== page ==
November 17, 2017 — Alternative payment programs are now firmly rooted in state-level healthcare policy, as discussions regarding health reform continue in Washington, according to a new national study commissioned by Change Healthcare. The study found over 40 states pursuing value-based payment programs, with 15 multi-payer initiatives across those states.
Moreover, 23 states have value-based targets or mandates that payers and providers agreed to achieve, 17 have or are considering adoption of accountable care organizations (ACOs) or ACO-like entities, and 12 have or are considering episodes-of-care programs. Just seven states have little to no activity around value-based payment models, according to the Change Healthcare study.
These insights and more are revealed in Value-Based Reimbursement State-by-State. Published by Change Healthcare, the report and accompanying state-by-state matrix provide a detailed accounting of the alternative payment landscape in all 50 U.S. states plus Puerto Rico and the District of Columbia.
Readers can explore a wide range of approaches taken by the states, as well as examine significant variation in levels of sophistication, leadership commitment and resources devoted to the transition from fee-for-service to alternative payment models.
"This report clearly shows that most of the country is committed to value-based payment as a key component of health reform in order to bend the cost curve and ultimately achieve the Triple Aim," said Carolyn Wukitch, senior vice president & general manager, network and financial management, Change Healthcare. "To scale these complex payment arrangements, payers and providers will need to rely even more on their healthcare information partners to help them model, automate and analyze their programs to ensure cost savings, appropriate care and fast, accurate payment."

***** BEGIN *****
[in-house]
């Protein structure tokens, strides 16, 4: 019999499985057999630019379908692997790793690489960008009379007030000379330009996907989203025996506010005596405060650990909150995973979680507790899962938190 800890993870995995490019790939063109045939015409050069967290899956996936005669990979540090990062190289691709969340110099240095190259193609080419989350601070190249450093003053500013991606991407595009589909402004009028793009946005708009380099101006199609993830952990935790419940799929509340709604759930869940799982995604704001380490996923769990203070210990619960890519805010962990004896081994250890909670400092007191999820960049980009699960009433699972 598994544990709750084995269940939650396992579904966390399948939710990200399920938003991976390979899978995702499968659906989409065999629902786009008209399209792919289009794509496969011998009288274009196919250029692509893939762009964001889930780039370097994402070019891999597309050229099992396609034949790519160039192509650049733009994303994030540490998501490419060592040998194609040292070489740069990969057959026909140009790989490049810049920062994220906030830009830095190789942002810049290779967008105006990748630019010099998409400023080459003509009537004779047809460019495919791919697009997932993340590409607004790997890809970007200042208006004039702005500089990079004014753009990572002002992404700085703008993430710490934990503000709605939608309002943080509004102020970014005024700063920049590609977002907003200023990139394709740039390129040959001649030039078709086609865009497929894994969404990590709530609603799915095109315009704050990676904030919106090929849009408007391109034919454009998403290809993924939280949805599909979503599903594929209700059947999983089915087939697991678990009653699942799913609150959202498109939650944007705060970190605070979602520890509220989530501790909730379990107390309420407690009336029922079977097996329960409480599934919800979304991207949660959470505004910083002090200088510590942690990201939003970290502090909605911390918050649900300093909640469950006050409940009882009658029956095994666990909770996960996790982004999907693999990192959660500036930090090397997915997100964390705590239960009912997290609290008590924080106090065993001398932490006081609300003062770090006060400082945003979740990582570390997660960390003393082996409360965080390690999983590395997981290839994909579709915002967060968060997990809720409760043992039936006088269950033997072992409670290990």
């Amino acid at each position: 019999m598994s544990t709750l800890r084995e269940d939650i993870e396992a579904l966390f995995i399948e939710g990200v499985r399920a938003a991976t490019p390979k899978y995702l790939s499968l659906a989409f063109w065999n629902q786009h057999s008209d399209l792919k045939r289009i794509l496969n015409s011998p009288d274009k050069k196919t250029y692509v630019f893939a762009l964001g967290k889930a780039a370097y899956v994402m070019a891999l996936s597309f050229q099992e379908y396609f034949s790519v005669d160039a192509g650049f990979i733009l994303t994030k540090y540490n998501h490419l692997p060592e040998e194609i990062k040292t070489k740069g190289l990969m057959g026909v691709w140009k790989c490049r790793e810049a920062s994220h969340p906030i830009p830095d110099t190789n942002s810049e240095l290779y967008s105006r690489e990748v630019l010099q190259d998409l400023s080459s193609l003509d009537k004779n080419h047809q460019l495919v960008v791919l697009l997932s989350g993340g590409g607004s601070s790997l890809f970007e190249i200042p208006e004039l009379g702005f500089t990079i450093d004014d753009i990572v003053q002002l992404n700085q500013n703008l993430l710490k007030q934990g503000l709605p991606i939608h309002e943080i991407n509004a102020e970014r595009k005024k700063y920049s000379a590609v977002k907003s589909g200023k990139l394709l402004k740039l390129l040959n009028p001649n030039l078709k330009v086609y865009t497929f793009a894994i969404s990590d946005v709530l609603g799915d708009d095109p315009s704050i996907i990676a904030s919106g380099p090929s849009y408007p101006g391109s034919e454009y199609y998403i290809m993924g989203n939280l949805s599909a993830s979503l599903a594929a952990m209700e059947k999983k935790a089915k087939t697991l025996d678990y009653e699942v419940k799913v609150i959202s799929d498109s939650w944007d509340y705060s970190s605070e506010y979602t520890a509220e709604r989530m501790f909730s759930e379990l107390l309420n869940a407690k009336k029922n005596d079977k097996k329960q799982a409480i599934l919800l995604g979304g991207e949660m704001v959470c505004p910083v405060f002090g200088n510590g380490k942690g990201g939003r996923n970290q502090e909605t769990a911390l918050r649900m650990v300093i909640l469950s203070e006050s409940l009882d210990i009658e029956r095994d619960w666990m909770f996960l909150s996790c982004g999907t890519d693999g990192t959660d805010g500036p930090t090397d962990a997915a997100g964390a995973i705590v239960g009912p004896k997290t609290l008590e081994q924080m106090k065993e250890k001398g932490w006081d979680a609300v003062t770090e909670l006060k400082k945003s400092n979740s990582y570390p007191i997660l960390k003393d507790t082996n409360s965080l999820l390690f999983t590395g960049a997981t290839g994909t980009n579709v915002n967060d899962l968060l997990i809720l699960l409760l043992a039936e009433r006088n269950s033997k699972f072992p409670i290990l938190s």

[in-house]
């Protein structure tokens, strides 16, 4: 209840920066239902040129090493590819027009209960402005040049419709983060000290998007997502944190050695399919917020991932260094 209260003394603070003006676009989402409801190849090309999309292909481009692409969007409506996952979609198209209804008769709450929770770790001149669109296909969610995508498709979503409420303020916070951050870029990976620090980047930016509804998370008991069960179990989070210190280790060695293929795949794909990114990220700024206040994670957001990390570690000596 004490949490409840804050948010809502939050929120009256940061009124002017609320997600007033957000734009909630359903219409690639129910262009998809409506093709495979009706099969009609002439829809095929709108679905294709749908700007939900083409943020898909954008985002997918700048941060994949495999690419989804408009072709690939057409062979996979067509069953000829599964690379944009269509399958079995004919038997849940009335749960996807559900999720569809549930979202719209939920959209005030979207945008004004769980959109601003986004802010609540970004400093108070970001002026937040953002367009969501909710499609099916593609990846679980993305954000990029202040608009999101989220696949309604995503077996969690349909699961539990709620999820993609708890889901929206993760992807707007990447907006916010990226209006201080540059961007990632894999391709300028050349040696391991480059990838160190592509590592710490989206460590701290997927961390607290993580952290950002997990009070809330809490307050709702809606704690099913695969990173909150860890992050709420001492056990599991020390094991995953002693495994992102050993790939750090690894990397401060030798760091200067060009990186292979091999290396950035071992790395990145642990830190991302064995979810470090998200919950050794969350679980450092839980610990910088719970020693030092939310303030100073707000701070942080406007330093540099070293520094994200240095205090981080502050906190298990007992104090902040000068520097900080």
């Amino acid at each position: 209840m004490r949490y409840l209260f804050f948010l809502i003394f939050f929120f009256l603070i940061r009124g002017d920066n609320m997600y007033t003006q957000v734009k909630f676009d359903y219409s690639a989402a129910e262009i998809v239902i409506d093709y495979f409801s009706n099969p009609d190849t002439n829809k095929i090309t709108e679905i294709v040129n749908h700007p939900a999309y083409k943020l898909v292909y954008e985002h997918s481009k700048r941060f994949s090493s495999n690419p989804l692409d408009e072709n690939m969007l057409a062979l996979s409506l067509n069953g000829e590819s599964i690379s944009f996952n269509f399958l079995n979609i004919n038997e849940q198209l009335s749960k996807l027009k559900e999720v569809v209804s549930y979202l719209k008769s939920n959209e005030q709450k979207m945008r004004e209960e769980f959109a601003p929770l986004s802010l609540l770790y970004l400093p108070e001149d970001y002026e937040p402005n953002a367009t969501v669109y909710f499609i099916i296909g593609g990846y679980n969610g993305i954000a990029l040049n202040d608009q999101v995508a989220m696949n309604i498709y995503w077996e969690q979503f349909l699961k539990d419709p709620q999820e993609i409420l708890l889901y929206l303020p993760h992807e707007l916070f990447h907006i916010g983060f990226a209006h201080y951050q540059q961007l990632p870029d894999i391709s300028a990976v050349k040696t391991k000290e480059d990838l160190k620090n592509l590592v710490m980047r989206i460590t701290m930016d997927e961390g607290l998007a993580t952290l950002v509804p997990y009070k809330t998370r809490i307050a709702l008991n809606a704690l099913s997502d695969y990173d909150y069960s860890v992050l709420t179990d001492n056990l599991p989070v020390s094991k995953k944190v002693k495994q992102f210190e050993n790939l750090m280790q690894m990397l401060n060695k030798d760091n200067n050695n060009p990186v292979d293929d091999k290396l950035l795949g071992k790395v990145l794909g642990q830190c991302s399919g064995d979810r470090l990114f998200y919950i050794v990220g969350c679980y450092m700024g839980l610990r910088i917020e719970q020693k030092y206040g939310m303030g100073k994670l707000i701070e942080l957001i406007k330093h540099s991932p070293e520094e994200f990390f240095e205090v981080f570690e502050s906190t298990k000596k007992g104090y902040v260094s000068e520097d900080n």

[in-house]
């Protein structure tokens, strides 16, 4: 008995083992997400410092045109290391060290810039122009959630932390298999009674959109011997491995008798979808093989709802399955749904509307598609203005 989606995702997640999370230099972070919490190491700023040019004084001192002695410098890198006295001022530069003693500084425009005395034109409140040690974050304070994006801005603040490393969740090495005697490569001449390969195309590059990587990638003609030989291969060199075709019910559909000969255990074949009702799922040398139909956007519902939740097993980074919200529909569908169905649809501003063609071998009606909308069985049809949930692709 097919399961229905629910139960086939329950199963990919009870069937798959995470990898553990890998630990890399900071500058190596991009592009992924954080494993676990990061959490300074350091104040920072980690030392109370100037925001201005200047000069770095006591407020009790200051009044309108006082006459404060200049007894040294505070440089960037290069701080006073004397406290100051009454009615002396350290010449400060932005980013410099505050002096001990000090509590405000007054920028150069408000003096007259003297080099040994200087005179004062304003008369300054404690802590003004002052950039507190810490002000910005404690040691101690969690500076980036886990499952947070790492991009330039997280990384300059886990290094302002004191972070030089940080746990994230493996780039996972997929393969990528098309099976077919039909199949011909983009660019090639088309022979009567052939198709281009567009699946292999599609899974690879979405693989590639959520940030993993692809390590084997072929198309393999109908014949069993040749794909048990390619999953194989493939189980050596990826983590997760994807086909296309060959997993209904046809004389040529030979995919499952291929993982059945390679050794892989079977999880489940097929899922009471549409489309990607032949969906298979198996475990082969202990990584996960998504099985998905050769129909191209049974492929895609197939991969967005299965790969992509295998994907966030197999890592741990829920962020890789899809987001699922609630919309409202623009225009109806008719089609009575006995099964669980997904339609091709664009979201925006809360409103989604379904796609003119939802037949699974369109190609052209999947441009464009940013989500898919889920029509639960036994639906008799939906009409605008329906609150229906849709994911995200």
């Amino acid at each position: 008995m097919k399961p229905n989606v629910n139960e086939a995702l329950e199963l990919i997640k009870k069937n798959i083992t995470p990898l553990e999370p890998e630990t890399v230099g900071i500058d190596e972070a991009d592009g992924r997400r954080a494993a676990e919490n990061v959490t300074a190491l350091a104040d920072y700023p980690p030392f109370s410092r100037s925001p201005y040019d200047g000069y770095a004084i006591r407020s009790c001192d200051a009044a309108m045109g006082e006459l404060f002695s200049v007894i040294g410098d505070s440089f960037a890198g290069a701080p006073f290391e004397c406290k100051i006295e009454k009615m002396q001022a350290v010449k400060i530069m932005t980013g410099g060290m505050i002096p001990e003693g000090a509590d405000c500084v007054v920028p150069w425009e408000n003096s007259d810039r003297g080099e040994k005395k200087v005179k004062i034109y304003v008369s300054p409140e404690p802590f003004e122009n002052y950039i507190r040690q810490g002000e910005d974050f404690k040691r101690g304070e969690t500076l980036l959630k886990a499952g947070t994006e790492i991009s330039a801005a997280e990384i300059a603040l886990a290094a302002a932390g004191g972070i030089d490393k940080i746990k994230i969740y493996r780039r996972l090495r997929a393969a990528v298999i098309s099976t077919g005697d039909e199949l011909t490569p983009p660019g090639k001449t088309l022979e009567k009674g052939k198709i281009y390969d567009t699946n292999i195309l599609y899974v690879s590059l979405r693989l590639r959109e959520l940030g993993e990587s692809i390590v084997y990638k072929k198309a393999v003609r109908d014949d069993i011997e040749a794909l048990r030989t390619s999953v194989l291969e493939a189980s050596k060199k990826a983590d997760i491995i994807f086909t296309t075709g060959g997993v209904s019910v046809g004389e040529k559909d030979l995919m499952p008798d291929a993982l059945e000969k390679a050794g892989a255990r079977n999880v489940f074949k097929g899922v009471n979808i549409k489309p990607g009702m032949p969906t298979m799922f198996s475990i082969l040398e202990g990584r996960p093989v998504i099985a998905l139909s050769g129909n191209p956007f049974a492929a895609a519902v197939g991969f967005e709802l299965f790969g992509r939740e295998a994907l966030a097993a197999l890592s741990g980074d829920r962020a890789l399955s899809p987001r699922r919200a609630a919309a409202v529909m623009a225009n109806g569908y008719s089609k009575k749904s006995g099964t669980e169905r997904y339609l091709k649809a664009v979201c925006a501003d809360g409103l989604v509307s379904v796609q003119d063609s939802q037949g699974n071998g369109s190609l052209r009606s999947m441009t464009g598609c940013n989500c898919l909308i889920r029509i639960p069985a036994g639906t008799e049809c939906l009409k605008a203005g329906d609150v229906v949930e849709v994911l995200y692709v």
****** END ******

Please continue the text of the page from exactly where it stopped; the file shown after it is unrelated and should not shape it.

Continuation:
Value-Based Reimbursement State-by-State is based on an analysis of publicly available information compiled from May through October 2017. The study relies on information gleaned from primary sources, including state resources, federal government resources and contractors that participate in state-initiated value-based payment programs. In addition, data available from secondary sources was reviewed, including research reports from healthcare industry analysts; mainstream, business and trade media; and think tanks, public policy institutes and research institutes.
The full report is available for download at StateVBRstudy.com. A supporting webinar on Nov. 15, produced in partnership with the HealthCare Executives Group (HCEG), examined state-level value-based payment initiatives. In addition to providing an overview of the report, the webinar featured insights from Brooks Daverman, the director of strategic planning and innovation for TennCare (Tennessee Medicaid), one of the leaders in state-level value-based payment innovation.
For more information: www.changehealthcare.com